The Professional Consultant’s Association meeting on Friday, January 9th was on the topic of “Being a Thought Leader). The meeting was a roundtable discussion of the membership, which happens from time to time, and was led by one of our members, Ken Samuelson, based on a webinar he participated with some time earlier.
One of the best things about having roundtable discussions is realizing just how smart everyone in the room is and how well everyone can articulate their beliefs on a topic, and this one didn’t come close to disappointing. We initially started out by evaluating where we thought we stood as far as whether we were thought leaders, getting there, or if the thought was in our consciousness or not. In a group where everyone is involved in giving others their opinions on how to solve their issues, I’ll admit surprise that not everyone considered themselves a thought leader. Many people believed they were only working their way there.
Of course I (Mitch Mitchell, the usual writer for this blog) felt differently. Not only did I believe that all of us had to be thought leaders by the very nature of what we did, but I also offered in a later discussion that I didn’t think any of us had to be great, although we all work on being the best we can be, because greatness isn’t something that any of us can ever claim for ourselves (except Muhammad Ali). Instead, if we’re lucky, we get the opportunity to work with someone, whether one or one or with a company, do the best we can to help them with their difficulties, and if we perform well enough maybe someone else will proclaim us as great. As long as we don’t run away from the appellation life is good.
One thing we didn’t spend much time on was defining what a thought leader was. We didn’t have to because based on what most people were saying it was defined for us, although in two ways. Some, like myself, believed that we were the thought leaders because even if our clients have an idea of what should be done, it’s often left to us to get it done, our way, with their help. Others believed that if the client came up with the idea that even if they were the ones who pushed it through the client was more the thought leader and the consultant was just the tool that got it accomplished.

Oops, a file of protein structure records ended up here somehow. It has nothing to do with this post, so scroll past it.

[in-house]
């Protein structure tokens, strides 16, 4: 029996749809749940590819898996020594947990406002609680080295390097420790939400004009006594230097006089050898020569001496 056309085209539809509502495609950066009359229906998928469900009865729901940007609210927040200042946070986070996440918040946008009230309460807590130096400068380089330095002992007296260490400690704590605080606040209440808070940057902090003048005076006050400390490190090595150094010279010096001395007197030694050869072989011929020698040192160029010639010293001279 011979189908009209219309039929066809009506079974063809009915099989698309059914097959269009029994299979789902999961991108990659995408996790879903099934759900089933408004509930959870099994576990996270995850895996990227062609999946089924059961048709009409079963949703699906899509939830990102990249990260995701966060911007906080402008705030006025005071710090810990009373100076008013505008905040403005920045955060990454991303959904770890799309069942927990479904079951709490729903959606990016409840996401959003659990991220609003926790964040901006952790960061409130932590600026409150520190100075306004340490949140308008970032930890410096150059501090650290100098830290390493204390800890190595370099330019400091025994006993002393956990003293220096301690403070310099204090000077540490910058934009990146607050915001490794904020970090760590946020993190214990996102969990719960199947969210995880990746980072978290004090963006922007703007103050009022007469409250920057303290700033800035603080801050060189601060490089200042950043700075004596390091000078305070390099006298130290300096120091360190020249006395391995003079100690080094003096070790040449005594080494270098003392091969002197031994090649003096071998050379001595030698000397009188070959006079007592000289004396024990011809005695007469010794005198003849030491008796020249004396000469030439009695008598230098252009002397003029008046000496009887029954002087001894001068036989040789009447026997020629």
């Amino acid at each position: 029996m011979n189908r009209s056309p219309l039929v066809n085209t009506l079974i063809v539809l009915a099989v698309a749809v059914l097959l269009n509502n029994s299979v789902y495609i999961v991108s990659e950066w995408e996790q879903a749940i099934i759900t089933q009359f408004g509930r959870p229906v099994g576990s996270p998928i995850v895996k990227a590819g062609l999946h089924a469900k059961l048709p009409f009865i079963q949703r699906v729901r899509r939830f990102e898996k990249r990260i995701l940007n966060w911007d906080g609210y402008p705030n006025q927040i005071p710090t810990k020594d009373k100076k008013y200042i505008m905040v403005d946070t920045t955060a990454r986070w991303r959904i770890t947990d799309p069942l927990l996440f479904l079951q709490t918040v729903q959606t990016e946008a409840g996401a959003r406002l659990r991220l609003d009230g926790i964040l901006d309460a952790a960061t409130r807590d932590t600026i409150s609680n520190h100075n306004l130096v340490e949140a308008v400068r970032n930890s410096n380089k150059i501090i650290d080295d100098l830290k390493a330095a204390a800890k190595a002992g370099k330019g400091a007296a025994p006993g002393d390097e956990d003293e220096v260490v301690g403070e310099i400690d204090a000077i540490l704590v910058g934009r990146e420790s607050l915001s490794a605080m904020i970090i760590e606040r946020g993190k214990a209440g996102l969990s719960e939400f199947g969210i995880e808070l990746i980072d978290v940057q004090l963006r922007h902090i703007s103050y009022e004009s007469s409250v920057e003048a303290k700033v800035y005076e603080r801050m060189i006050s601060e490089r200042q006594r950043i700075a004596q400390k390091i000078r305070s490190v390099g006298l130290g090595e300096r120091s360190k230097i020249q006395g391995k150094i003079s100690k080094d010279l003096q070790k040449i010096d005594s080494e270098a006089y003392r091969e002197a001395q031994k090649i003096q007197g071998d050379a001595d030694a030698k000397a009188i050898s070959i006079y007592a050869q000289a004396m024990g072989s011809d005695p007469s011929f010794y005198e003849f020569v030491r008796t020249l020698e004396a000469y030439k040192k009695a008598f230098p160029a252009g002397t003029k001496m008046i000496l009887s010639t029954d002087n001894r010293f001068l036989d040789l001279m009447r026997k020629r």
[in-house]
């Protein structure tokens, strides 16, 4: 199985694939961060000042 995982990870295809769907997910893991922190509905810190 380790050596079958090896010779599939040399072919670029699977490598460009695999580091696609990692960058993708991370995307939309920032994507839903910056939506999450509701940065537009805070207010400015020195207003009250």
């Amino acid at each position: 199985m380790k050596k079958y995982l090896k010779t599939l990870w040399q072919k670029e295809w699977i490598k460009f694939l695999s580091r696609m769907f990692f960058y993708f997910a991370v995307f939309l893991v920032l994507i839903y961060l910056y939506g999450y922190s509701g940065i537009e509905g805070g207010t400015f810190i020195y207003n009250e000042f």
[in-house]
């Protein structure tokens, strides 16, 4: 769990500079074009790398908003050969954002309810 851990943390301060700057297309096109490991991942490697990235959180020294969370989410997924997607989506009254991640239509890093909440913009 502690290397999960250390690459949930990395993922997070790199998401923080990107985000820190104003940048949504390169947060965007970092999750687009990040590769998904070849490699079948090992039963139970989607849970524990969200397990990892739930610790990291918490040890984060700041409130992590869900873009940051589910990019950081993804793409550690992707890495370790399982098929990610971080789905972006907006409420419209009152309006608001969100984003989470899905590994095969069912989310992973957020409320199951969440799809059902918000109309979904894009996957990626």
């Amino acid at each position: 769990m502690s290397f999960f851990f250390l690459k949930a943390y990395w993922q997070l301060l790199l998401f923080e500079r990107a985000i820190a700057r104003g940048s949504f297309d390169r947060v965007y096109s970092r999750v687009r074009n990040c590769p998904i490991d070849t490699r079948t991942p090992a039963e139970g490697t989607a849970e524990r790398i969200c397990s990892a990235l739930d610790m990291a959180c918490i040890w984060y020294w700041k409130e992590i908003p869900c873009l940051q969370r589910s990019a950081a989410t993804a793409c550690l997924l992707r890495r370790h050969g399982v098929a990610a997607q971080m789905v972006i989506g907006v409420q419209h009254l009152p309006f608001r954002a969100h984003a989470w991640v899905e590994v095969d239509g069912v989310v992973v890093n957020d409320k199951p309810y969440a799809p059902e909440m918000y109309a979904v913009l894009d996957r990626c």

What’s important about this type of discourse is that it shows all consultants aren’t mirror images of each other, even if they’re in the same field. Whereas myself and another consultant are pretty much in the same field, there were 4 people in the room who do a lot of the same thing, yet each of them came at the concept of thought leadership from a different angle. All four of them were intelligent, well spoken and thoughtful people, and proof that there’s enough potential clients out there for all of us to find without having to consider ourselves as competitors.
If you’re a consultant, or even a manager or leader of some sort, do you consider yourself a thought leader? If so, how; if not, why not?